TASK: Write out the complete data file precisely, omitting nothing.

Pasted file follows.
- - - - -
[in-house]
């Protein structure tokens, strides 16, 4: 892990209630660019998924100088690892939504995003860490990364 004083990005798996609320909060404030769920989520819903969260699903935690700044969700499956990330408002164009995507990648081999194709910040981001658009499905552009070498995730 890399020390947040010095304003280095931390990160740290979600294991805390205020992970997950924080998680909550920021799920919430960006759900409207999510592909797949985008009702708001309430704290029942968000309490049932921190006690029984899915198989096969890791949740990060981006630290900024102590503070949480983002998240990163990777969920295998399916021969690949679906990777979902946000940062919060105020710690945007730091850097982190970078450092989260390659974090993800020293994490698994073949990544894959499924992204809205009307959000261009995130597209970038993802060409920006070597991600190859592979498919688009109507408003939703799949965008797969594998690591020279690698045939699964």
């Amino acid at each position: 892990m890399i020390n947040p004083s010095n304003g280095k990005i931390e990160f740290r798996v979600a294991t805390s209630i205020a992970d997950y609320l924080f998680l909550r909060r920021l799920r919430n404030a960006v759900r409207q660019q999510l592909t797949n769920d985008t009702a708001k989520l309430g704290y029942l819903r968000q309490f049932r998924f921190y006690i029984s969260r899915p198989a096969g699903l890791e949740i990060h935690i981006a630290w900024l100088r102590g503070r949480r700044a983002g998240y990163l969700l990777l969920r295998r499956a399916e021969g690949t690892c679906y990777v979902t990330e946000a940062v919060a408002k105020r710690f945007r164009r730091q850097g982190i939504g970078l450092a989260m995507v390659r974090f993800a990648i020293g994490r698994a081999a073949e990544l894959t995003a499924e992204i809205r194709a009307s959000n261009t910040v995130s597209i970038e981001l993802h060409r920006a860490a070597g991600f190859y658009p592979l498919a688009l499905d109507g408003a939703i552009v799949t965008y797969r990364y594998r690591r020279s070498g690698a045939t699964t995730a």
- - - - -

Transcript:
[in-house]
């Protein structure tokens, strides 16, 4: 892990209630660019998924100088690892939504995003860490990364 004083990005798996609320909060404030769920989520819903969260699903935690700044969700499956990330408002164009995507990648081999194709910040981001658009499905552009070498995730 890399020390947040010095304003280095931390990160740290979600294991805390205020992970997950924080998680909550920021799920919430960006759900409207999510592909797949985008009702708001309430704290029942968000309490049932921190006690029984899915198989096969890791949740990060981006630290900024102590503070949480983002998240990163990777969920295998399916021969690949679906990777979902946000940062919060105020710690945007730091850097982190970078450092989260390659974090993800020293994490698994073949990544894959499924992204809205009307959000261009995130597209970038993802060409920006070597991600190859592979498919688009109507408003939703799949965008797969594998690591020279690698045939699964």
């Amino acid at each position: 892990m890399i020390n947040p004083s010095n304003g280095k990005i931390e990160f740290r798996v979600a294991t805390s209630i205020a992970d997950y609320l924080f998680l909550r909060r920021l799920r919430n404030a960006v759900r409207q660019q999510l592909t797949n769920d985008t009702a708001k989520l309430g704290y029942l819903r968000q309490f049932r998924f921190y006690i029984s969260r899915p198989a096969g699903l890791e949740i990060h935690i981006a630290w900024l100088r102590g503070r949480r700044a983002g998240y990163l969700l990777l969920r295998r499956a399916e021969g690949t690892c679906y990777v979902t990330e946000a940062v919060a408002k105020r710690f945007r164009r730091q850097g982190i939504g970078l450092a989260m995507v390659r974090f993800a990648i020293g994490r698994a081999a073949e990544l894959t995003a499924e992204i809205r194709a009307s959000n261009t910040v995130s597209i970038e981001l993802h060409r920006a860490a070597g991600f190859y658009p592979l498919a688009l499905d109507g408003a939703i552009v799949t965008y797969r990364y594998r690591r020279s070498g690698a045939t699964t995730a």